A hub-and-spoke pattern allows for a high degree of natural light throughout the hospital. "There's research that suggests that natural light plays a healing role," Snearey said. "Our initial goal was not to have a room farther than 32 ft. away from an exterior wall. That held true for every department except for surgery."

Gaining the LEED The natural light will help the building earn LEED points. The hub-and-spoke design allows for 250,000 sq. ft. of future expansion that won't disrupt hospital operations during construction.

As a brownfield development, the hospital will earn further LEED points. White had to demolish part of the runway that ran through the site. "We removed 14 in. of asphalt and 20 in. of base under it," Howard said. "We took up 35,000 tons of asphalt and recycled that asphalt as one of the courses in our base for the parking." Reuse of the asphalt and runway fill helps up the project's LEED score for recycled materials.

White drilled and poured 477 piers across a 30-ft. slope within the footprint. "In some areas we had to go about 40 to 50 ft. to get to a bearing strata. In some areas we only had to go 5 ft."

The pouring of 41,000 cu. yds. of high-volume fly-ash concrete on the foundation and walls went quickly and added to the project's LEED points. "We got a high production on our concrete pours with more than 30,000 sq. ft. in place a week," Howard said.

The exterior is clad in four different materials - steel siding, stucco, Leuters limestone and Texas red sandstone. "The stone continues on the interior," Howard >> said. The roof is primarily TPO single-membrane with standing-seam metal in a few areas.


Crews work on the final touches of the structural concrete shell of the Dell Children's Medical Center and begin adding exterior finishes. (Photo courtesy White Construction.)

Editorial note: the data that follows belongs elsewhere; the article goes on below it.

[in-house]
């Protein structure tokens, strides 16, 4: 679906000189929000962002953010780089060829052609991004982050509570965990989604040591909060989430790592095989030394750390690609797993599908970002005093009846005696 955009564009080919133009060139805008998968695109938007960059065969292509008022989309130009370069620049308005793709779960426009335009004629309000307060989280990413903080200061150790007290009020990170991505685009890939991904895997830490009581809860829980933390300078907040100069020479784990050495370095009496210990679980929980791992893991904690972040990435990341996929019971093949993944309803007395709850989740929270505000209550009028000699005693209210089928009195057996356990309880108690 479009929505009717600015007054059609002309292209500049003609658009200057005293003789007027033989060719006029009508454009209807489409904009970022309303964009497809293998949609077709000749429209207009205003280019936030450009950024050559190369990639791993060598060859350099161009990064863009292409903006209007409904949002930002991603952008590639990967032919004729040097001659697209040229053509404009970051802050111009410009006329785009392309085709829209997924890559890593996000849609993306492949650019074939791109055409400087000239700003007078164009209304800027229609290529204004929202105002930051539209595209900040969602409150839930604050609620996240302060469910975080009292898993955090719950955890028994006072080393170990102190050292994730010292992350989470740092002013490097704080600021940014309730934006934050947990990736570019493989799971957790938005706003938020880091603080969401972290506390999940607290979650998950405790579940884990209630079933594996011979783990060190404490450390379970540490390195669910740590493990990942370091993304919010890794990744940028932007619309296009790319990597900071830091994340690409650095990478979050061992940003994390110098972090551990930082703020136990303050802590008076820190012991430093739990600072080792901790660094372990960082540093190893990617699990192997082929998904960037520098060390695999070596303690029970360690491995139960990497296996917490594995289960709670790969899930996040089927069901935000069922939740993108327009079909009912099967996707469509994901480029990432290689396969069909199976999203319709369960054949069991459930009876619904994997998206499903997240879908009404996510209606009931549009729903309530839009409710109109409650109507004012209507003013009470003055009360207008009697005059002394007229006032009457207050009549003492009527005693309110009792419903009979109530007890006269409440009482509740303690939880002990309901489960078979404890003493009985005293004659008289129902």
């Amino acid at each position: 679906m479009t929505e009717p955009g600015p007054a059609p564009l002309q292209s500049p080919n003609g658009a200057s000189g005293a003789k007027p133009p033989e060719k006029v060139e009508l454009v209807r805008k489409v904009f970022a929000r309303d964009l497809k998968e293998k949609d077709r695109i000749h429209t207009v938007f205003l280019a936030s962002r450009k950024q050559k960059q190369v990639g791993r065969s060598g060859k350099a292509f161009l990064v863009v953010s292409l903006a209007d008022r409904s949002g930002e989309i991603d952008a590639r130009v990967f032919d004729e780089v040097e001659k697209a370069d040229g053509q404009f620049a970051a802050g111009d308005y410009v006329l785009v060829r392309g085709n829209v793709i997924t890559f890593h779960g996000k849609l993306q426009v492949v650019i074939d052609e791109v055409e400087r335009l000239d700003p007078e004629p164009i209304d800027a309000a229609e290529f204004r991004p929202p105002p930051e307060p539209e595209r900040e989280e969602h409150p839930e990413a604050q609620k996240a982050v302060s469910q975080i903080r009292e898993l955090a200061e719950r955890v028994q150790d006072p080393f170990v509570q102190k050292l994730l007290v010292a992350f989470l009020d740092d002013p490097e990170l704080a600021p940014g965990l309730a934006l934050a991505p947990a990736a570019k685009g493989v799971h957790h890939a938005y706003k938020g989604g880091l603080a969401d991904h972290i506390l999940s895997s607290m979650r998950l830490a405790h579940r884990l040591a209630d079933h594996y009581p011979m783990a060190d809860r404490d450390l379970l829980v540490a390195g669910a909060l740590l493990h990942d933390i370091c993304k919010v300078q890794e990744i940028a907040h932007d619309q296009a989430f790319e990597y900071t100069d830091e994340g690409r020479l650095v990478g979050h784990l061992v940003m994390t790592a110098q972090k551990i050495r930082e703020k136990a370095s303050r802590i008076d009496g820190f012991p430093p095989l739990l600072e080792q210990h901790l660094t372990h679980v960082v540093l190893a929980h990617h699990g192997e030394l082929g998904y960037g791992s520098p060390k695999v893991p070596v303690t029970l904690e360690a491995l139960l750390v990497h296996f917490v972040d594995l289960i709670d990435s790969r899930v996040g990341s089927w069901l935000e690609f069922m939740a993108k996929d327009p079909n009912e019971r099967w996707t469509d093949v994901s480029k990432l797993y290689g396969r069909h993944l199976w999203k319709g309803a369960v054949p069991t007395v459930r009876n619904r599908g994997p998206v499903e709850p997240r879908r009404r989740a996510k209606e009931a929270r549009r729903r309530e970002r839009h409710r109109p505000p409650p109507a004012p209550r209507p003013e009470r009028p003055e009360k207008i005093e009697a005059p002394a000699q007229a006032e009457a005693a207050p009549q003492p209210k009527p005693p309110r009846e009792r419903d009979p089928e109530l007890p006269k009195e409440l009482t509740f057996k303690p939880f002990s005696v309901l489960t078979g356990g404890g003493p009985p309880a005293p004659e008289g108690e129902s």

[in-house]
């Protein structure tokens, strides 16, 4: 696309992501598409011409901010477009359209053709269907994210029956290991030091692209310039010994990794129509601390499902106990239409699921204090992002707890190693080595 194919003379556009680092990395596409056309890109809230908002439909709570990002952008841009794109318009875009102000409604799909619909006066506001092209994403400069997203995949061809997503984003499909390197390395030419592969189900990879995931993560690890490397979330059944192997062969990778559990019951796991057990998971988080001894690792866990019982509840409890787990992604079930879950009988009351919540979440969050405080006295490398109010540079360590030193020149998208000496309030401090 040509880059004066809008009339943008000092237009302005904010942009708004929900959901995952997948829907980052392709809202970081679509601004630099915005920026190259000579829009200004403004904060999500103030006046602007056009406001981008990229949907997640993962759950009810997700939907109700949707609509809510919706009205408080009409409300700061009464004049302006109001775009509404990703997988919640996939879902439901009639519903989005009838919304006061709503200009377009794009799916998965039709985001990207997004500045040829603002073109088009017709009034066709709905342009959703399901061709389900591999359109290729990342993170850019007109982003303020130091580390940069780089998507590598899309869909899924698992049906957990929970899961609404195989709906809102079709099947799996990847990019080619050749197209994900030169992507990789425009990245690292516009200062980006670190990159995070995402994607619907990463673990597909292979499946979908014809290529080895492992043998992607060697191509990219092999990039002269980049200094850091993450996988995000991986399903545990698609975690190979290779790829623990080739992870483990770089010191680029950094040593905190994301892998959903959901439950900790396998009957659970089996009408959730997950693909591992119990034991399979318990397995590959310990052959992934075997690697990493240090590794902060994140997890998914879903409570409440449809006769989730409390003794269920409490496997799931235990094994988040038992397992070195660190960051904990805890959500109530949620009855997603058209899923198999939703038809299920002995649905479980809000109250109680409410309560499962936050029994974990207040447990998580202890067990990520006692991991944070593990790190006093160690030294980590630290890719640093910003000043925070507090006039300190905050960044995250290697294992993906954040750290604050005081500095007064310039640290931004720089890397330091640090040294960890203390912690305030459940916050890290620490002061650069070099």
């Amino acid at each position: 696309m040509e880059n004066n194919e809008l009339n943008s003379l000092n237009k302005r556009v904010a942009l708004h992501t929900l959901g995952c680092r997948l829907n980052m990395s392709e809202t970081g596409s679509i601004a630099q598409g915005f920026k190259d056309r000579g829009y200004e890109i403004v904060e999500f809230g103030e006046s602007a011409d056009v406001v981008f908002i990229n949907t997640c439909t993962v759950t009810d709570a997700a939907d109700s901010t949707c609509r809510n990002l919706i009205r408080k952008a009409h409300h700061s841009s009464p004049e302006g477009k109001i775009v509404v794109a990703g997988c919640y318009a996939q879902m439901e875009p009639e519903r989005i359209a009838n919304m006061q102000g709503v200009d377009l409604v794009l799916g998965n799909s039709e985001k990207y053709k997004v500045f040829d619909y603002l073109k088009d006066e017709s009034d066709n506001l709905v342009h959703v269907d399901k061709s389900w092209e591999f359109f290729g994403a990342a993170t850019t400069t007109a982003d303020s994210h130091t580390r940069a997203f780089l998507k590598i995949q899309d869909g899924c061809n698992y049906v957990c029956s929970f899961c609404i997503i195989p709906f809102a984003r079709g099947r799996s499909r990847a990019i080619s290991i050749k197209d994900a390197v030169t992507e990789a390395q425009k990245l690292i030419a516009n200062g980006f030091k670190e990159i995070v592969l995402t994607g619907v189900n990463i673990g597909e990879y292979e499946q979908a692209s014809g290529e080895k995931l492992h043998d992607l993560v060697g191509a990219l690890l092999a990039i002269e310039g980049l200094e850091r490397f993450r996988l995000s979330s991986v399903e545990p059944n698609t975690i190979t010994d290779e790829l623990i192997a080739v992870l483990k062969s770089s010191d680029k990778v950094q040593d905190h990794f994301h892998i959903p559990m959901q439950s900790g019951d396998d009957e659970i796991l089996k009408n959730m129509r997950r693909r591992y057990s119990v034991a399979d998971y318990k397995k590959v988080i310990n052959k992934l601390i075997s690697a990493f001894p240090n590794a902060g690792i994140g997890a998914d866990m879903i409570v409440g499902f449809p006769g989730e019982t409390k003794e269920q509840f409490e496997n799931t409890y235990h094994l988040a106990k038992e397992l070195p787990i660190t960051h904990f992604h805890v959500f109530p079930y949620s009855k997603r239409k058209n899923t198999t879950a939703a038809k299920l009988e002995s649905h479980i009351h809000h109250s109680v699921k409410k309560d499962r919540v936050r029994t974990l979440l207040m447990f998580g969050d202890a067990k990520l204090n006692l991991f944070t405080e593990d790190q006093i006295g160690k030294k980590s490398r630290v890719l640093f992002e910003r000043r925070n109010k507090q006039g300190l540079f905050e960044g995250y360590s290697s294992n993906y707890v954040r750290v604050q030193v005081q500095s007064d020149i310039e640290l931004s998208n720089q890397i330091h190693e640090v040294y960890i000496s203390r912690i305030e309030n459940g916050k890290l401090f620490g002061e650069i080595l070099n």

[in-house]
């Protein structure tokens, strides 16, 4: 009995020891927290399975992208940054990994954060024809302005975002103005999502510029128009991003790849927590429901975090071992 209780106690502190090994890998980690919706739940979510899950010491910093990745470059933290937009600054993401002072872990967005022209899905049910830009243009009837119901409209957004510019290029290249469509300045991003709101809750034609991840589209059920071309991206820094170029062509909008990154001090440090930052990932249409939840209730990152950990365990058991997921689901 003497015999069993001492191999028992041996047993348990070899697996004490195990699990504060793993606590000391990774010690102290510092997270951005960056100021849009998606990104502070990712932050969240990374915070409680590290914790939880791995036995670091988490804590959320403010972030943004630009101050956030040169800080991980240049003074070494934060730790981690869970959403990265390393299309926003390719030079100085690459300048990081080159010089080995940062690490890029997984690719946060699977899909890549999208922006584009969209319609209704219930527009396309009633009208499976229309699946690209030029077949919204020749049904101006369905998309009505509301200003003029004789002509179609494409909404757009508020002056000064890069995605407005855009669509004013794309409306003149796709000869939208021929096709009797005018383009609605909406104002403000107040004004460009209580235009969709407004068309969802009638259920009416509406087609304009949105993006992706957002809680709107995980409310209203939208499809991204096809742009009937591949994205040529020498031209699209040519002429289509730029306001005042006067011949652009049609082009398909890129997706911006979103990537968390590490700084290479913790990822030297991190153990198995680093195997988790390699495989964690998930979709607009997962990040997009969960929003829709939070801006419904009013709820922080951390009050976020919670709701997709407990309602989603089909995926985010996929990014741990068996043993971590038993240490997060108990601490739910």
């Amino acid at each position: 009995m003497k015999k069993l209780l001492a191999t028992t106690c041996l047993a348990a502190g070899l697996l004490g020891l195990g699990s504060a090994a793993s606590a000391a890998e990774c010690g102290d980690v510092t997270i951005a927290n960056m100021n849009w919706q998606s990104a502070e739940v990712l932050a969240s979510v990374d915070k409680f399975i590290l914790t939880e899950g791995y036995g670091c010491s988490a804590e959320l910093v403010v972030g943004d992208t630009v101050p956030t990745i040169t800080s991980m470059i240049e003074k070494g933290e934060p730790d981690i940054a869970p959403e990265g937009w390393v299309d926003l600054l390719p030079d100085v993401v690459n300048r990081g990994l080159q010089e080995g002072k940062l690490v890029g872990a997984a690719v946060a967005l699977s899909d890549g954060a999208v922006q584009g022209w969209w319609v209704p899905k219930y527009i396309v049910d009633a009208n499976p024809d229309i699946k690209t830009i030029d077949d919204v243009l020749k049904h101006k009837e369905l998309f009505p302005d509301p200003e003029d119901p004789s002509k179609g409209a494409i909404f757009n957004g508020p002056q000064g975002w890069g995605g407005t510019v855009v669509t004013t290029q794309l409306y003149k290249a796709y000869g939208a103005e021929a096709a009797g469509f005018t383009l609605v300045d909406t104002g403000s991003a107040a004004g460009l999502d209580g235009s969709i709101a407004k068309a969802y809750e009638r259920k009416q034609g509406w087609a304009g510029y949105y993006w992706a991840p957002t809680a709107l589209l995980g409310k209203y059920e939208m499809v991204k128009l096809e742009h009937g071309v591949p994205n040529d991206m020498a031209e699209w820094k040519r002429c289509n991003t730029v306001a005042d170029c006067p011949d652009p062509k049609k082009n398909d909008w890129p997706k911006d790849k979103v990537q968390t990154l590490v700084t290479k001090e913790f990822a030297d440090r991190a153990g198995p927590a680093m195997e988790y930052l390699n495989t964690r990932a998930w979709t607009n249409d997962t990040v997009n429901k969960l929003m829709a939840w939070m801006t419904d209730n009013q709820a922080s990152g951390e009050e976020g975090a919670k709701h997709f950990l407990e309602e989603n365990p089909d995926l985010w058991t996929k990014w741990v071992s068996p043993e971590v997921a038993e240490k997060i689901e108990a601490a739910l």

Five interior courtyards provide the structure with what its architects call "lungs" for their open-air properties. One of them is adjacent to the lobby and boasts a multilevel waterfall and amphitheater. An outside healing garden with a pond and walkways will be visible from many of the rooms in the patient wings. The interior will include a sensory gym, a therapy pool and a two-story chapel based on the Chapel of Notre Dame-du-Haut in Ronchamp, France, designed by the late famed architect Le Corbusier.

The facility will earn its LEED points in a number of additional categories. Its sustainable site tally includes credit for urban redevelopment, a rain and ground-water collection system for irrigation and the use of a white TPO roof that reflects sunlight rather than absorbing radiant energy. Environmental air quality points are achieved by using paints and adhesives on the interior with low or no volatile organic content, carbon dioxide monitoring and sealing the ends of the ductwork during construction.

Low-flow toilets and fixtures as well as native plants in the landscaping will earn water-efficiency points. The hospital's energy and atmosphere ratings are provided by a high-efficiency HVAC system and an adjacent 4.6 megawatt power plant with a gas-fired turbine generator that will provide steam and chilled water. White prepared the plant site by pouring its slab and constructing masonry supports and a screen to surround it.